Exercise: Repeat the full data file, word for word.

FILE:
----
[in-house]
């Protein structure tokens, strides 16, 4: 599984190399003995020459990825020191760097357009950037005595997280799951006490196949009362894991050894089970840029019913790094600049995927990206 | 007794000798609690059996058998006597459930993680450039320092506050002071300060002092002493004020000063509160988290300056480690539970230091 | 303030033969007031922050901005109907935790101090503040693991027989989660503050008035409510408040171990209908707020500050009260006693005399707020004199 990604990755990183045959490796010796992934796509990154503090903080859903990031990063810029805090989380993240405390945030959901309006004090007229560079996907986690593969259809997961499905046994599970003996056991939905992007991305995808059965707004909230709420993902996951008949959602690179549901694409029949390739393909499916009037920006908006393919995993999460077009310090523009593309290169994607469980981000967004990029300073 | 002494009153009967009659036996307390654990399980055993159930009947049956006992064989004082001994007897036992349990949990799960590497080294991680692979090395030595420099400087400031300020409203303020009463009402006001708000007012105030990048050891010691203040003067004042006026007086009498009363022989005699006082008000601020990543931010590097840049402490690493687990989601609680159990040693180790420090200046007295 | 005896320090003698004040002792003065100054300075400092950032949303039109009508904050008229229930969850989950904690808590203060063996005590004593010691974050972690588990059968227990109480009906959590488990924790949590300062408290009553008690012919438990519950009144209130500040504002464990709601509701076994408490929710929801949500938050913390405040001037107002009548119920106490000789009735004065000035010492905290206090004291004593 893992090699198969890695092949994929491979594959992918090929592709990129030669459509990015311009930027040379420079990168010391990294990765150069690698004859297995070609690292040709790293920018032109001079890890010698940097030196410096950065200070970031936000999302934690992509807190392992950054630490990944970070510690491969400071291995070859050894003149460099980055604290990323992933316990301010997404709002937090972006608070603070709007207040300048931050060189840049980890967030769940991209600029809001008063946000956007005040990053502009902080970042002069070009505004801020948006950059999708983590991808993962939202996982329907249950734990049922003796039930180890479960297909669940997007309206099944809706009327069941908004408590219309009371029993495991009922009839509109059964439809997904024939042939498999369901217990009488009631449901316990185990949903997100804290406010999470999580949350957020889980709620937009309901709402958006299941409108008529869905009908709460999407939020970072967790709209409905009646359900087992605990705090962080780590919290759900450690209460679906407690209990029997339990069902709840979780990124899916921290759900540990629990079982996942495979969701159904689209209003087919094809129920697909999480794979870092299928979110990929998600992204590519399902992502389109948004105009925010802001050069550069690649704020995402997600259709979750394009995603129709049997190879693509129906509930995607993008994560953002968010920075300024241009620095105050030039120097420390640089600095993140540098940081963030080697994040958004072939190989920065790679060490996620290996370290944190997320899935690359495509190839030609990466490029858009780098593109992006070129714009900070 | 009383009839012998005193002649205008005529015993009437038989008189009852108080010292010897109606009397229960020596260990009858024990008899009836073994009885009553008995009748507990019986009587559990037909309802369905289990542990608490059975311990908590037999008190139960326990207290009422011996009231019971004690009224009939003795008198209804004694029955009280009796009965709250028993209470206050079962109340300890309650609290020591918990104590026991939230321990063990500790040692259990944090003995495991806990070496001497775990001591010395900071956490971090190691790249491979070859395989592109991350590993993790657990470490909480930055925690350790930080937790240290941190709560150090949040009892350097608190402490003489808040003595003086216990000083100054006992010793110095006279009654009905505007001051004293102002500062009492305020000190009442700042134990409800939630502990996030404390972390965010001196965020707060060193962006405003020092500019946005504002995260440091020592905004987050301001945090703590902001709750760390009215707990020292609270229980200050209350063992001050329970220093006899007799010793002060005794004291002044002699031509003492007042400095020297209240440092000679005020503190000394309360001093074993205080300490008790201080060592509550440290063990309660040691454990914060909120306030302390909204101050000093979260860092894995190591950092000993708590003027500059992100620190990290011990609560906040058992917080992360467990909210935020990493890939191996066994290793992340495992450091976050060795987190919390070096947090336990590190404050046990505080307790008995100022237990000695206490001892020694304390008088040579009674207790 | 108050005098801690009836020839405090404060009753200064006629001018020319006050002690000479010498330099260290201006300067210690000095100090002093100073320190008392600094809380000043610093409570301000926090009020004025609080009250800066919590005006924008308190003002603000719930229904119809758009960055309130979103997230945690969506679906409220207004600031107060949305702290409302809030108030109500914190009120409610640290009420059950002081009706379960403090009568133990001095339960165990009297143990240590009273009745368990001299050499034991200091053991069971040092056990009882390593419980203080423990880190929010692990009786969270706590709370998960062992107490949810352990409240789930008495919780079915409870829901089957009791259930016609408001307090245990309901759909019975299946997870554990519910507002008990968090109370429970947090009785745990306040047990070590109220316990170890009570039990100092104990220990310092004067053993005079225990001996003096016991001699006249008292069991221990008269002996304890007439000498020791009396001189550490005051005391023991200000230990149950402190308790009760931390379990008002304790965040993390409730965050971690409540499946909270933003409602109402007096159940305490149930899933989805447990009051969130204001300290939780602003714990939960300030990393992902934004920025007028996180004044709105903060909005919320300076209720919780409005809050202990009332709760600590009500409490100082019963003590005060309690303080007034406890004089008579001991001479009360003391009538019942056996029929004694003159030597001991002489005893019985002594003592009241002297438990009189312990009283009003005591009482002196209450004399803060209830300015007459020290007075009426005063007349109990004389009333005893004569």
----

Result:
[in-house]
């Protein structure tokens, strides 16, 4: 599984190399003995020459990825020191760097357009950037005595997280799951006490196949009362894991050894089970840029019913790094600049995927990206 | 007794000798609690059996058998006597459930993680450039320092506050002071300060002092002493004020000063509160988290300056480690539970230091 | 303030033969007031922050901005109907935790101090503040693991027989989660503050008035409510408040171990209908707020500050009260006693005399707020004199 990604990755990183045959490796010796992934796509990154503090903080859903990031990063810029805090989380993240405390945030959901309006004090007229560079996907986690593969259809997961499905046994599970003996056991939905992007991305995808059965707004909230709420993902996951008949959602690179549901694409029949390739393909499916009037920006908006393919995993999460077009310090523009593309290169994607469980981000967004990029300073 | 002494009153009967009659036996307390654990399980055993159930009947049956006992064989004082001994007897036992349990949990799960590497080294991680692979090395030595420099400087400031300020409203303020009463009402006001708000007012105030990048050891010691203040003067004042006026007086009498009363022989005699006082008000601020990543931010590097840049402490690493687990989601609680159990040693180790420090200046007295 | 005896320090003698004040002792003065100054300075400092950032949303039109009508904050008229229930969850989950904690808590203060063996005590004593010691974050972690588990059968227990109480009906959590488990924790949590300062408290009553008690012919438990519950009144209130500040504002464990709601509701076994408490929710929801949500938050913390405040001037107002009548119920106490000789009735004065000035010492905290206090004291004593 893992090699198969890695092949994929491979594959992918090929592709990129030669459509990015311009930027040379420079990168010391990294990765150069690698004859297995070609690292040709790293920018032109001079890890010698940097030196410096950065200070970031936000999302934690992509807190392992950054630490990944970070510690491969400071291995070859050894003149460099980055604290990323992933316990301010997404709002937090972006608070603070709007207040300048931050060189840049980890967030769940991209600029809001008063946000956007005040990053502009902080970042002069070009505004801020948006950059999708983590991808993962939202996982329907249950734990049922003796039930180890479960297909669940997007309206099944809706009327069941908004408590219309009371029993495991009922009839509109059964439809997904024939042939498999369901217990009488009631449901316990185990949903997100804290406010999470999580949350957020889980709620937009309901709402958006299941409108008529869905009908709460999407939020970072967790709209409905009646359900087992605990705090962080780590919290759900450690209460679906407690209990029997339990069902709840979780990124899916921290759900540990629990079982996942495979969701159904689209209003087919094809129920697909999480794979870092299928979110990929998600992204590519399902992502389109948004105009925010802001050069550069690649704020995402997600259709979750394009995603129709049997190879693509129906509930995607993008994560953002968010920075300024241009620095105050030039120097420390640089600095993140540098940081963030080697994040958004072939190989920065790679060490996620290996370290944190997320899935690359495509190839030609990466490029858009780098593109992006070129714009900070 | 009383009839012998005193002649205008005529015993009437038989008189009852108080010292010897109606009397229960020596260990009858024990008899009836073994009885009553008995009748507990019986009587559990037909309802369905289990542990608490059975311990908590037999008190139960326990207290009422011996009231019971004690009224009939003795008198209804004694029955009280009796009965709250028993209470206050079962109340300890309650609290020591918990104590026991939230321990063990500790040692259990944090003995495991806990070496001497775990001591010395900071956490971090190691790249491979070859395989592109991350590993993790657990470490909480930055925690350790930080937790240290941190709560150090949040009892350097608190402490003489808040003595003086216990000083100054006992010793110095006279009654009905505007001051004293102002500062009492305020000190009442700042134990409800939630502990996030404390972390965010001196965020707060060193962006405003020092500019946005504002995260440091020592905004987050301001945090703590902001709750760390009215707990020292609270229980200050209350063992001050329970220093006899007799010793002060005794004291002044002699031509003492007042400095020297209240440092000679005020503190000394309360001093074993205080300490008790201080060592509550440290063990309660040691454990914060909120306030302390909204101050000093979260860092894995190591950092000993708590003027500059992100620190990290011990609560906040058992917080992360467990909210935020990493890939191996066994290793992340495992450091976050060795987190919390070096947090336990590190404050046990505080307790008995100022237990000695206490001892020694304390008088040579009674207790 | 108050005098801690009836020839405090404060009753200064006629001018020319006050002690000479010498330099260290201006300067210690000095100090002093100073320190008392600094809380000043610093409570301000926090009020004025609080009250800066919590005006924008308190003002603000719930229904119809758009960055309130979103997230945690969506679906409220207004600031107060949305702290409302809030108030109500914190009120409610640290009420059950002081009706379960403090009568133990001095339960165990009297143990240590009273009745368990001299050499034991200091053991069971040092056990009882390593419980203080423990880190929010692990009786969270706590709370998960062992107490949810352990409240789930008495919780079915409870829901089957009791259930016609408001307090245990309901759909019975299946997870554990519910507002008990968090109370429970947090009785745990306040047990070590109220316990170890009570039990100092104990220990310092004067053993005079225990001996003096016991001699006249008292069991221990008269002996304890007439000498020791009396001189550490005051005391023991200000230990149950402190308790009760931390379990008002304790965040993390409730965050971690409540499946909270933003409602109402007096159940305490149930899933989805447990009051969130204001300290939780602003714990939960300030990393992902934004920025007028996180004044709105903060909005919320300076209720919780409005809050202990009332709760600590009500409490100082019963003590005060309690303080007034406890004089008579001991001479009360003391009538019942056996029929004694003159030597001991002489005893019985002594003592009241002297438990009189312990009283009003005591009482002196209450004399803060209830300015007459020290007075009426005063007349109990004389009333005893004569």